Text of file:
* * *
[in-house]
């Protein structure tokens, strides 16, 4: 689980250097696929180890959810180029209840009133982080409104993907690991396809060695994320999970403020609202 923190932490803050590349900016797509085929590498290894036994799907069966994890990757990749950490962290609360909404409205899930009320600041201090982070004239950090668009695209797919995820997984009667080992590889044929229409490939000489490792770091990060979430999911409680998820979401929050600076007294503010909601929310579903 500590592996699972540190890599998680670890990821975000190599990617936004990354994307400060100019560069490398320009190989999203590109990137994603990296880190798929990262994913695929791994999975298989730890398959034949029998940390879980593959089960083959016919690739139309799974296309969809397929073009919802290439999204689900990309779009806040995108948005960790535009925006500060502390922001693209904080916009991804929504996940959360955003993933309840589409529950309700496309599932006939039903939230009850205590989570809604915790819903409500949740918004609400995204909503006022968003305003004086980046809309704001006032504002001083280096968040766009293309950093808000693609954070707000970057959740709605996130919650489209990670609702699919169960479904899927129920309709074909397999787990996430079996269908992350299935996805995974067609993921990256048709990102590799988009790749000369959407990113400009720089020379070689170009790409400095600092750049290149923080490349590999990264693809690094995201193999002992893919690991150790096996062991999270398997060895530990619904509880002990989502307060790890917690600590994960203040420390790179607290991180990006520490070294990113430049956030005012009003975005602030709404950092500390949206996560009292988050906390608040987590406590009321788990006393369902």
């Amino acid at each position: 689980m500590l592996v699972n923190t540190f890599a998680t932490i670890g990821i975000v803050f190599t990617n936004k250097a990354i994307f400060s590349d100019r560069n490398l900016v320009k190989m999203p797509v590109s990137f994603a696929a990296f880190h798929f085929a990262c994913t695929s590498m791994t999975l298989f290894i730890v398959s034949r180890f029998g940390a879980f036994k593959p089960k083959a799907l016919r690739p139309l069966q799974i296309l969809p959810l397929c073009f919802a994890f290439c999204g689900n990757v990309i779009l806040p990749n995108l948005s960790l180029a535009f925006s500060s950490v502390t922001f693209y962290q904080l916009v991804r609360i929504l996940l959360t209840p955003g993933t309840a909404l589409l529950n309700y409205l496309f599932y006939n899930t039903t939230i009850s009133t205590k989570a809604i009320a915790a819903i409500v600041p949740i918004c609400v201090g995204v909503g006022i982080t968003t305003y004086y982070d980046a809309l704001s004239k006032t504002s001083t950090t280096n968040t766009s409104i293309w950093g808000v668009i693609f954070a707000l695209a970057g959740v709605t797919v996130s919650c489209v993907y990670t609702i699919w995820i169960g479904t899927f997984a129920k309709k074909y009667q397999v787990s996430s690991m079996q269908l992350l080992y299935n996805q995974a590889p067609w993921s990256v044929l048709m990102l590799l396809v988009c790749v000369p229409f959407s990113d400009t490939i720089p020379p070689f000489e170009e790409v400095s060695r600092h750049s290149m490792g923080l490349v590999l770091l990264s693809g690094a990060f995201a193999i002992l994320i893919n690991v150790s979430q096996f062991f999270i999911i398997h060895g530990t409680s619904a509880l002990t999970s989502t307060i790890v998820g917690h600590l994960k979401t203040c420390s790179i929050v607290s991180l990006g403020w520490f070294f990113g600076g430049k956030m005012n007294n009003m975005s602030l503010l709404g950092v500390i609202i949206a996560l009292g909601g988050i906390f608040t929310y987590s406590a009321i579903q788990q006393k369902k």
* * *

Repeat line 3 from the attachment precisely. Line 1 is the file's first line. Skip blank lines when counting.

């Amino acid at each position: 689980m500590l592996v699972n923190t540190f890599a998680t932490i670890g990821i975000v803050f190599t990617n936004k250097a990354i994307f400060s590349d100019r560069n490398l900016v320009k190989m999203p797509v590109s990137f994603a696929a990296f880190h798929f085929a990262c994913t695929s590498m791994t999975l298989f290894i730890v398959s034949r180890f029998g940390a879980f036994k593959p089960k083959a799907l016919r690739p139309l069966q799974i296309l969809p959810l397929c073009f919802a994890f290439c999204g689900n990757v990309i779009l806040p990749n995108l948005s960790l180029a535009f925006s500060s950490v502390t922001f693209y962290q904080l916009v991804r609360i929504l996940l959360t209840p955003g993933t309840a909404l589409l529950n309700y409205l496309f599932y006939n899930t039903t939230i009850s009133t205590k989570a809604i009320a915790a819903i409500v600041p949740i918004c609400v201090g995204v909503g006022i982080t968003t305003y004086y982070d980046a809309l704001s004239k006032t504002s001083t950090t280096n968040t766009s409104i293309w950093g808000v668009i693609f954070a707000l695209a970057g959740v709605t797919v996130s919650c489209v993907y990670t609702i699919w995820i169960g479904t899927f997984a129920k309709k074909y009667q397999v787990s996430s690991m079996q269908l992350l080992y299935n996805q995974a590889p067609w993921s990256v044929l048709m990102l590799l396809v988009c790749v000369p229409f959407s990113d400009t490939i720089p020379p070689f000489e170009e790409v400095s060695r600092h750049s290149m490792g923080l490349v590999l770091l990264s693809g690094a990060f995201a193999i002992l994320i893919n690991v150790s979430q096996f062991f999270i999911i398997h060895g530990t409680s619904a509880l002990t999970s989502t307060i790890v998820g917690h600590l994960k979401t203040c420390s790179i929050v607290s991180l990006g403020w520490f070294f990113g600076g430049k956030m005012n007294n009003m975005s602030l503010l709404g950092v500390i609202i949206a996560l009292g909601g988050i906390f608040t929310y987590s406590a009321i579903q788990q006393k369902k």